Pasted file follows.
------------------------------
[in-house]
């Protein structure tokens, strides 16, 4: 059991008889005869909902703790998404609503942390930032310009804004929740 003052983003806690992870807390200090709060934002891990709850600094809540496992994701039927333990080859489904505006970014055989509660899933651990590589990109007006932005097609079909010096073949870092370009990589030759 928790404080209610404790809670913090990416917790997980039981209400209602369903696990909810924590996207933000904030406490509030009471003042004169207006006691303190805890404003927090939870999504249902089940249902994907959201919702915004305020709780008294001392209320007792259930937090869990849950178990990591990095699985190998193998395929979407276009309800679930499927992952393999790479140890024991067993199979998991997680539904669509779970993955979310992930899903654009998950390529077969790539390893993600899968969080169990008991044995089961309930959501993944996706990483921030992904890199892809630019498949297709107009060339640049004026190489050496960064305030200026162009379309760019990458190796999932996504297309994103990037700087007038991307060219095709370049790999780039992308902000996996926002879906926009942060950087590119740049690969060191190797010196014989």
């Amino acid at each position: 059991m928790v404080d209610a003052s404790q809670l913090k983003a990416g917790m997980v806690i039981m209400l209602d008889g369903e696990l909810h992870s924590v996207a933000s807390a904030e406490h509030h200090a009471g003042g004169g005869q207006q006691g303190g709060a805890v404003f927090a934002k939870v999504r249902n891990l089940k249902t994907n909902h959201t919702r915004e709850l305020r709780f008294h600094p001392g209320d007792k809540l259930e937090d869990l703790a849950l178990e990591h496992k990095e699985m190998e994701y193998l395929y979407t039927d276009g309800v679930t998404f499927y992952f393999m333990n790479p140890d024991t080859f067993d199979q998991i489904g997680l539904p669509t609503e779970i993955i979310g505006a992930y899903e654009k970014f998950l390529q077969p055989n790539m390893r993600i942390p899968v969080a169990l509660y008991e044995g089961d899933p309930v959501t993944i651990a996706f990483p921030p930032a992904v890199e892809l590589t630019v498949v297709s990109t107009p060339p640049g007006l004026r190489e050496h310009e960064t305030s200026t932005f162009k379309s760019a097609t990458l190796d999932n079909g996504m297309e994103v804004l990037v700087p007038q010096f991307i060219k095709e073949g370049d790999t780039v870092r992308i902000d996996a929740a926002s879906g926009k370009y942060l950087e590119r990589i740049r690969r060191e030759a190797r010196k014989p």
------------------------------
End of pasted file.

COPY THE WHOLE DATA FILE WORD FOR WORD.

[in-house]
């Protein structure tokens, strides 16, 4: 059991008889005869909902703790998404609503942390930032310009804004929740 003052983003806690992870807390200090709060934002891990709850600094809540496992994701039927333990080859489904505006970014055989509660899933651990590589990109007006932005097609079909010096073949870092370009990589030759 928790404080209610404790809670913090990416917790997980039981209400209602369903696990909810924590996207933000904030406490509030009471003042004169207006006691303190805890404003927090939870999504249902089940249902994907959201919702915004305020709780008294001392209320007792259930937090869990849950178990990591990095699985190998193998395929979407276009309800679930499927992952393999790479140890024991067993199979998991997680539904669509779970993955979310992930899903654009998950390529077969790539390893993600899968969080169990008991044995089961309930959501993944996706990483921030992904890199892809630019498949297709107009060339640049004026190489050496960064305030200026162009379309760019990458190796999932996504297309994103990037700087007038991307060219095709370049790999780039992308902000996996926002879906926009942060950087590119740049690969060191190797010196014989």
């Amino acid at each position: 059991m928790v404080d209610a003052s404790q809670l913090k983003a990416g917790m997980v806690i039981m209400l209602d008889g369903e696990l909810h992870s924590v996207a933000s807390a904030e406490h509030h200090a009471g003042g004169g005869q207006q006691g303190g709060a805890v404003f927090a934002k939870v999504r249902n891990l089940k249902t994907n909902h959201t919702r915004e709850l305020r709780f008294h600094p001392g209320d007792k809540l259930e937090d869990l703790a849950l178990e990591h496992k990095e699985m190998e994701y193998l395929y979407t039927d276009g309800v679930t998404f499927y992952f393999m333990n790479p140890d024991t080859f067993d199979q998991i489904g997680l539904p669509t609503e779970i993955i979310g505006a992930y899903e654009k970014f998950l390529q077969p055989n790539m390893r993600i942390p899968v969080a169990l509660y008991e044995g089961d899933p309930v959501t993944i651990a996706f990483p921030p930032a992904v890199e892809l590589t630019v498949v297709s990109t107009p060339p640049g007006l004026r190489e050496h310009e960064t305030s200026t932005f162009k379309s760019a097609t990458l190796d999932n079909g996504m297309e994103v804004l990037v700087p007038q010096f991307i060219k095709e073949g370049d790999t780039v870092r992308i902000d996996a929740a926002s879906g926009k370009y942060l950087e590119r990589i740049r690969r060191e030759a190797r010196k014989p």